Three Approaches to Content Collection

 In Product Info

As the Education Content Manager for Learning Bird, one of my main responsibilities is to conduct needs assessments with our school and community partners. In discussing the academic and cultural needs of the community, these conversations help us to collaboratively outline the resources that we will create with the community. A resource could be a video, an audio file, a handout activity or project idea, or an informational slideshow. During these conversations, we also ask communities to provide materials that we could incorporate into their resources, such as photos, videos, educational resources, audio clips, and whatever else could be used to support learning through our personalized approach to creating content.

One of the best parts of the needs assessment conversations is getting to know the community through the perspective of the people with whom we are working. They share insights into their teaching practices, their students, and which content items should be created to best support their teachers, students, school, and community. Sometimes these are cultural resources meant to preserve language and traditions, while other times they are academic resources designed to encourage student success in subject areas like English language arts, math or science. This has demonstrated that just as each community is different, so are their content needs. These differences have influenced the way that I approach collaborative content creation and they have led me to visit three communities over the last few months – Treaty 4 in Saskatchewan, Gitsegukla in British Columbia, and Lac La Croix in Ontario – to conduct onsite needs assessments. Each visit was radically different – from the landscapes to the meeting places, and the conversations – but they all resulted in the same outcome, an outline of the resource kits that would be created for this project. Read on to learn more about each trip.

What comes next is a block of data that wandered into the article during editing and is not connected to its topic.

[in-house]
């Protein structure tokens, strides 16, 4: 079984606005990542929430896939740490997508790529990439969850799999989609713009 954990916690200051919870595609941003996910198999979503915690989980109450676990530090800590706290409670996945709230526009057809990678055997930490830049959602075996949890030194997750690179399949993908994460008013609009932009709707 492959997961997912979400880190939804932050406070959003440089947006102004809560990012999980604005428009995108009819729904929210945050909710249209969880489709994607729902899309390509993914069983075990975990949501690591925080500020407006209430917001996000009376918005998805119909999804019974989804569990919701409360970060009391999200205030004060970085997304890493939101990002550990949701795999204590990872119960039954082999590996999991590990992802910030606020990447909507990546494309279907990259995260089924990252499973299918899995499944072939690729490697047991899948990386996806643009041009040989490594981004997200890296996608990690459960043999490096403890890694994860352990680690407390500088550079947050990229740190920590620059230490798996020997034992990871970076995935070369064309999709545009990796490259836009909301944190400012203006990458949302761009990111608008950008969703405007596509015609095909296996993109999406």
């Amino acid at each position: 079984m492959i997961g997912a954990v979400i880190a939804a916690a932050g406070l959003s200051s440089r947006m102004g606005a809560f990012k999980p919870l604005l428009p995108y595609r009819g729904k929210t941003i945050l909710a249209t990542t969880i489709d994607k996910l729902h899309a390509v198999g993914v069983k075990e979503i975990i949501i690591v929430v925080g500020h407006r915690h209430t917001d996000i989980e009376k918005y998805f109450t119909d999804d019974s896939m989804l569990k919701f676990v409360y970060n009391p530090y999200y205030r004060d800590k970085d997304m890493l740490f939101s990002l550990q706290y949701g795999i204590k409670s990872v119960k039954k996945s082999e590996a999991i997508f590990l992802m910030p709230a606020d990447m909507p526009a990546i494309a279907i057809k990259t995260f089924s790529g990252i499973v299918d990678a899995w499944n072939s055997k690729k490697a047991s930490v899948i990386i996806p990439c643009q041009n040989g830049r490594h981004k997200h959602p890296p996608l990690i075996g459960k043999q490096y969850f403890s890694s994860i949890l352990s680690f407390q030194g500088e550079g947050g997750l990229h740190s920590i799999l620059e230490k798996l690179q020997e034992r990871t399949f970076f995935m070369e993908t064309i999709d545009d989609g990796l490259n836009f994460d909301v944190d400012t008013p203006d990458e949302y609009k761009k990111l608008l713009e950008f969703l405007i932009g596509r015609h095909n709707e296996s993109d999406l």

Treaty 4 Education Alliance

On a cold but sunny day at the end of February, I visited Treaty 4 Education Alliance’s office in Fort Qu’Appelle, Saskatchewan for a jam-packed day of needs assessment and content collection. My colleague Roxanne and I met with their team of Student Retention Facilitators to discuss the needs of the five schools that we would be working with. The team had already sent some curriculum documents and educational resources to us before the meeting, so we already understood their inquiry-based approach to learning. During the discussion, we determined that they wanted us to create resource kits based on storybooks that were researched, written, and illustrated by grade 5 classes in several of the schools. These books contained an abundance of information about the communities and their history. As a team, we pulled out the major themes from each of the books, such as land loss and displacement, colonization, and residential schooling. We decided that four resources would be sufficient to address each storybook and that the major themes of each book would be covered. That way, students from different schools could learn about each other’s histories. We also discussed the potential of creating language resources and the team shared a wealth of educational resources and textbooks that they use today in their schools, allowing us to see a sampling of materials that are successfully being used with students. At the end of the day, we left with our arms full of materials and an agreed upon outline of the topics that we would be able to develop and expand upon.

Gitsegukla First Nation